MS: This is true. Now at another level though you have to agree that there is this competition about race for what people have described as digital supremacy, technological supremacy, which in the very near future is going to determine and define power, right? That is true, I don't think anybody argues with that. And China has been very hungry, inquisitive and curious, at the very least, to get their hands on very sensitive Western technology in the West, in the EU, Germany as well. Should there be rules in place to guard against that? Or would that go against this whole open economy, free trade, liberal sort of system?

Christopher Pissarides: You see here the question again about global supremacy that they call in digitalization is a political one. In fact even in this forum already, although it's such early days here, I've been asked myself about you know who do you think will be the dominant power in the future. And I said why do you look at it like that? You know why is it that there's got to be one dominant power that is going to determine what's happening in the world? Digital technology is exposable, it's tradable. You know it's something that is discovered in one country, it can be imported into other countries to the benefit of those countries.

So I do believe that we should have openness in digital technology. But at the same time that involves the use of huge datasets on people and the personal behavior of people. So the only way to deal with that is not by individual countries restricting the use of technology, or trying to steal from each other so that we can use it for supremacy, but to have some global regulator, the way the WTO for example is trying with some success to regulate global trade, we need to create something similar for digital technology to regulate the use of big data sets across countries and digital technologies.

MS: Do you see any country leading the charge, leading that push?

Christopher Pissarides: Well I don't, but given that the digital technology now at the global level I think it's something like 60 percent United States, 30 percent China, 90 percent between them. The best way to go about it is for China and the United States to sit around a table and come up with a solution to this so it stops this digital dominance war that seems to be happening between them.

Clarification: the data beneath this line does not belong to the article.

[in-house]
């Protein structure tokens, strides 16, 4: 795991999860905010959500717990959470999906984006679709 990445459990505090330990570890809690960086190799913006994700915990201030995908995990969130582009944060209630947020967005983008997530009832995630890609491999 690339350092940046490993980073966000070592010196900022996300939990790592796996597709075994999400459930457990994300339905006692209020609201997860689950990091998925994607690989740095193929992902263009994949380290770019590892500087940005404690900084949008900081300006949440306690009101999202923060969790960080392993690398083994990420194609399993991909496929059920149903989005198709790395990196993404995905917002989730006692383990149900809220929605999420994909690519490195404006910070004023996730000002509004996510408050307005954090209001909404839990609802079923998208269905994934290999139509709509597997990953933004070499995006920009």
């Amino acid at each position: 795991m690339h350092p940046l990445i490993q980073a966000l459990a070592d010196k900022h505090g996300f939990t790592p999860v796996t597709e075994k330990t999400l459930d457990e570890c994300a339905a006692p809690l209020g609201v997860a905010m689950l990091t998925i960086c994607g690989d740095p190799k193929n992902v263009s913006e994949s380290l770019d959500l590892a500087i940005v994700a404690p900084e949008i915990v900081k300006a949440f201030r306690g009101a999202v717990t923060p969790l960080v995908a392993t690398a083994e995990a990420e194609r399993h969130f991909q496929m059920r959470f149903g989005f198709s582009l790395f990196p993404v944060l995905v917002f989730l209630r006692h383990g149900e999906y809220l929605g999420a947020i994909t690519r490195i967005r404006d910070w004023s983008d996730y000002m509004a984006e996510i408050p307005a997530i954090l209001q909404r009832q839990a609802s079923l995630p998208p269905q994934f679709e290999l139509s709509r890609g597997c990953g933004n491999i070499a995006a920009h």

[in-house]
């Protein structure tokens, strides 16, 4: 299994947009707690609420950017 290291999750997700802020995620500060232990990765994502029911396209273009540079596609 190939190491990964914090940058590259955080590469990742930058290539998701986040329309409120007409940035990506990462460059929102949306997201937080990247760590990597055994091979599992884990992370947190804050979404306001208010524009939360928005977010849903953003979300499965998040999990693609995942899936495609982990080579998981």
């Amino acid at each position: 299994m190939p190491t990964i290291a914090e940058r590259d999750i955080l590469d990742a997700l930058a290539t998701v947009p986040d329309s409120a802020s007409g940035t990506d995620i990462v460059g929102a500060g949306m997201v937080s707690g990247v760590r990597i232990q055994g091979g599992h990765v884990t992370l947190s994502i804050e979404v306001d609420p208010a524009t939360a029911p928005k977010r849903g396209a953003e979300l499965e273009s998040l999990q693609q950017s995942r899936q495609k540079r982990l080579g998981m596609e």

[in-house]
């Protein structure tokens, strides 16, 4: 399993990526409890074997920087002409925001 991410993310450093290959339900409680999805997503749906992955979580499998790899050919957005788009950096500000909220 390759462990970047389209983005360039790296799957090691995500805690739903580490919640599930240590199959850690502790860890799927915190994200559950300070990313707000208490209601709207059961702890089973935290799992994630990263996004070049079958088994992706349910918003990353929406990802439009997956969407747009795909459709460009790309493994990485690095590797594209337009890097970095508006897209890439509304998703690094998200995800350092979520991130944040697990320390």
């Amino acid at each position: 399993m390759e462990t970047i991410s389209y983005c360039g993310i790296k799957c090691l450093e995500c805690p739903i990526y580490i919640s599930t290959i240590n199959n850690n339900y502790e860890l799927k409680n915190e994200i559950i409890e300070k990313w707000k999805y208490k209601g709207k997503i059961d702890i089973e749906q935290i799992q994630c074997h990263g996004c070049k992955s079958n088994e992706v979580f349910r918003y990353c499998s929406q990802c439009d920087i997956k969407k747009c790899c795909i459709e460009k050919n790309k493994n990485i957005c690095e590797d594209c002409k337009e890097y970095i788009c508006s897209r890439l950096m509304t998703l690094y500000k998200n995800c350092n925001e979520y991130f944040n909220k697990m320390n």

Now currently with Trump in the United States especially, I don't see that happening, it takes time for old enemies, if I can put it like that, to suddenly sit together on a cooperative solution, but they need to.

MS: Here at the conference so far, what is the most worrying thing that you've heard? And also the most promising?

Christopher Pissarides: The most worrying thing I heard is trade war that might extend to digital technologies as well, as an economist that's what worries me. The most promising is that the world economy is doing well again, poverty is going down and countries are investing more and more into R&D. There are many companies are pushing the direction of adopting artificial intelligence and improving their productivities, that's the most promising.

But we know from economic history that politics could ruin a good economic environment. So the geopolitical risk is there, it worries me. The latest manifestation is the trade war we've been talking about. It's good that North Korea and the United States seem to be in a thawing of relationships, that they going to meet. But I do see many risks. Europe is coming out of recession for example, but the debt crisis has left many scars that haven't been closed. Brexit is creating more scars. So there are political risks that could undermine the economic recovery and that's the most worrying thing that I keep hearing people talking about. But economic fundamentals are good unless Trump comes as…with tariffs here, tariffs there and so withdrawing back into his shell.